From Gary Woelful of RacineSportsZone.com:
After Stephen Jackson was benched for the second half of a game against Denver Jan. 17, I asked the Bucks veteran swingman whether he had any inkling Bucks coach Scott Skiles was going to do that.
Jackson said he didn’t get any advance warning and he didn’t get any explanation after the game, either.
It was abundantly clear even then that Jackson, whom the Bucks acquired from Charlotte last June and was expected to be a key piece to the Bucks’ puzzle this season, wasn’t on the same page with Skiles.
Now, a month later, Jackson’s relationship with Skiles seemingly has disintegrated. In an interview with Rod Burks of Channel 4 (NBC) in Milwaukee, Jackson said: “We don’t have no relationship like I’ve had with other coaches and I don’t expect to have one. Too much stuff has happened.”
Woelful goes on to say that the Bucks would love to unload Jackson, but Jackson’s advanced age, high salary, and low productivity could make that a challenge. Still, the Bucks could send away a talented young player, such as Irsan Ilyasova or even Brandon Jennings, as part of a package deal that would allow the Bucks to unload Jackson, according to “some NBA officials.”
Jackson can create his own shot, pass well, is famously quite fond of pressure, and was a key part of the Golden State Warriors’ thrilling 2007 playoff run. Still, Jackson is 33 years old, and he hasn’t shot better than 42% from the field since the 06-07 campaign in Golden State. A playoff team might be willing to take a flyer on Jackson, but given his years of low efficiency and the baggage he’s currently carrying with him, Skiles and the Bucks might be stuck with Jackson for the foreseeable future.
Without question, some kneeling/raised fist protests of the National Anthem are coming to the NBA once preseason games start in a couple of weeks. Clippers’ coach Doc Rivers has already come out saying “there’s no more American thing to do than to protest.” Teams are discussing the need for social change.
While the NBA has a rule that players must stand for the anthem, the NBA and players’ union are already discussing exactly how and if that rule should be enforced.
While some players will kneel, Russell Westbrook will not be among them. Probably. Here’s is what he told Fred Katz of the Norman Transcript.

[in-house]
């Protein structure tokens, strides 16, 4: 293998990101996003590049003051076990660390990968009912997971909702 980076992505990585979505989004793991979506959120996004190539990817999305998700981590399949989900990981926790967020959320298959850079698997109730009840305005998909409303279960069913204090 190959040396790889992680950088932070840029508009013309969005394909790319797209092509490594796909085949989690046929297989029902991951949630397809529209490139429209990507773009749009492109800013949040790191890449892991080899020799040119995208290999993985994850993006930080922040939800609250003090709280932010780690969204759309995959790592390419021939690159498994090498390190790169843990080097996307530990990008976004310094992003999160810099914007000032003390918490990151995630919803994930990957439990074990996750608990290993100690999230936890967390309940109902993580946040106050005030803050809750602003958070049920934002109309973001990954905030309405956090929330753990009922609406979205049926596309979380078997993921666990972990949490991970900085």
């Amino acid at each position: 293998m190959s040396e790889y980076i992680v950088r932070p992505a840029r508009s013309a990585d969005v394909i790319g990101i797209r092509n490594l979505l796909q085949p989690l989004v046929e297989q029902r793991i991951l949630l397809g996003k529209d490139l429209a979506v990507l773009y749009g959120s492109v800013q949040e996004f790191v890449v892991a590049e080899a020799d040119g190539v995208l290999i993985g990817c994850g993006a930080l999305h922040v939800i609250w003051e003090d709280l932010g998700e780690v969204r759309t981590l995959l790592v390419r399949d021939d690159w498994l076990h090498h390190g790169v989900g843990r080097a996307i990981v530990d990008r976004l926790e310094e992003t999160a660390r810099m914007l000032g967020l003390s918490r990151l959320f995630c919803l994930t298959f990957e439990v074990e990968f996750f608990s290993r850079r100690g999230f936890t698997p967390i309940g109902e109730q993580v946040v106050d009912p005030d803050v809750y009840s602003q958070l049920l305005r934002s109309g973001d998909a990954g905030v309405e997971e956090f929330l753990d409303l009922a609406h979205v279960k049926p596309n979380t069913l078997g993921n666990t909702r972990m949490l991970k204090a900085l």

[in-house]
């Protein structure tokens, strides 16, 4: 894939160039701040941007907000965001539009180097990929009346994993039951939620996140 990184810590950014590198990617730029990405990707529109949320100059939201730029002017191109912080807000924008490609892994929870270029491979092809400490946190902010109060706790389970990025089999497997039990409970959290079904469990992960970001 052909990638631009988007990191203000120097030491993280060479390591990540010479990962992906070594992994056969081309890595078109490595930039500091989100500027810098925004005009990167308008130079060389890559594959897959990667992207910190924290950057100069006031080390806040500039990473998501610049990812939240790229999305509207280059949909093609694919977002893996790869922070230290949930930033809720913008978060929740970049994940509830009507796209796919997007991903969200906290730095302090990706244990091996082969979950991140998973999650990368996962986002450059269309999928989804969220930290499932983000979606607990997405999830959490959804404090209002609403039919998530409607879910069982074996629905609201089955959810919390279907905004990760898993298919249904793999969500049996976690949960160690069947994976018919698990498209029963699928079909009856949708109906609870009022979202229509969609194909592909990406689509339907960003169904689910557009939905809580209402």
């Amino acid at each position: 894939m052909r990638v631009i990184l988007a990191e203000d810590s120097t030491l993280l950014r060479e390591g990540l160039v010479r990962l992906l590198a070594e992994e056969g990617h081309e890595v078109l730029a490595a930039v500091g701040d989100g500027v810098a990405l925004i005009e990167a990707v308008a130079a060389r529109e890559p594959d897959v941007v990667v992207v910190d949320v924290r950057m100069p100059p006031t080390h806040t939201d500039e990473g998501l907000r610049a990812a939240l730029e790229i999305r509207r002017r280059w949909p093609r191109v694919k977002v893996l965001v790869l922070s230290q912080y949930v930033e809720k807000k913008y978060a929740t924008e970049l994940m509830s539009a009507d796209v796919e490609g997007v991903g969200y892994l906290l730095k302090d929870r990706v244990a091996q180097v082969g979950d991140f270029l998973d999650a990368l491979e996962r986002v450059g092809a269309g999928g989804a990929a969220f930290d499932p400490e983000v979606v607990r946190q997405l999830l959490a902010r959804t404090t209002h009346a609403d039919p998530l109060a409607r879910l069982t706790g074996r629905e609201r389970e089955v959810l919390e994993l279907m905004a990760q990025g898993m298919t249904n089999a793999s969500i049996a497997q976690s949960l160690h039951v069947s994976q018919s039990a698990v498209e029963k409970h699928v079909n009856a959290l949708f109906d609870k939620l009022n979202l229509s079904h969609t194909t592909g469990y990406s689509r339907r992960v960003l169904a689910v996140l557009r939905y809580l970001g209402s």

Obviously, Westbrook is leaving himself some wiggle room here. Also, if there is one NBA star you can expect to be blunt about the situation when talking to the media, it’s Westbrook (when he feels like opening up to the media, anyway).
I expect few if any of the NBA’s top stars — the guys with the biggest international brands — will join the protests. However, there certainly will be players taking part. For a league that sees itself as progressive — and has a more politically progressive fan base compared to other American sports — how the league handles this will be watched.
Tributes have poured in all over the NBA world since Kevin Garnett announced his retirement on Friday afternoon — from other players, commissioner Adam Silver and media members who covered him. Garnett and Tom Thibodeau have a lengthy history together: Thibodeau coached Garnett in Boston as an assistant under Doc Rivers, and they won a championship in 2008. This spring, Thibodeau took over as head coach and president of basketball operations for the Minnesota Timberwolves, the team that drafted Garnett, saw his best years and saw him end his career. Thibodeau released a heartfelt statement on Saturday congratulating Garnett:
“I would like to take this opportunity to congratulate and thank Kevin for all of his great accomplishments and contributions to the NBA, the Minnesota Timberwolves organization, and for me personally with the Boston Celtics. Kevin combined great talent with a relentless drive and intelligence. I will always cherish the memories of the way in which he led the Celtics to the 2008 NBA Championship. His willingness to sacrifice and his unselfishness led us to that title. Kevin will always be remembered for the way in which he played the game. His fierce competitiveness, his unequalled passion for the game, and the many ways in which he cared about this team was truly special. KG is without question the all-time best player to wear a Minnesota Timberwolves jersey, and he is also one of the best to ever play this game.”
It’s a shame that Thibodeau didn’t get to coach Garnett again in Minnesota, but the team is in good hands with Andrew Wiggins and Karl-Anthony Towns.
The Indiana Pacers have been a franchise for 50 years — 10 in the ABA and 40 in the NBA. To celebrate this anniversary, they’ve unveiled a new patch that they will wear on their uniforms this season. You can check it out below:
It looks pretty sleek, combining the Pacers’ logo with the zero in “50.” It’s subtle and well-designed.
This summer, three of this generation’s defining NBA players, and three of the greatest players of all time, called it a career: Tim Duncan, Kobe Bryant and Kevin Garnett. The latter two in particular had a lot in common, as psychotic competitors and polarizing personalities. They had many memorable battles over the years, including the Lakers-Celtics Finals in 2008 and 2010 (they each won one) and the playoffs in 2003 and 2004, when Garnett was in Minnesota. On Saturday afternoon, a day after Garnett officially announced his retirement, Kobe paid tribute to him with a tweet.
The next time they’ll be together is 2021, when they go into the Hall of Fame together.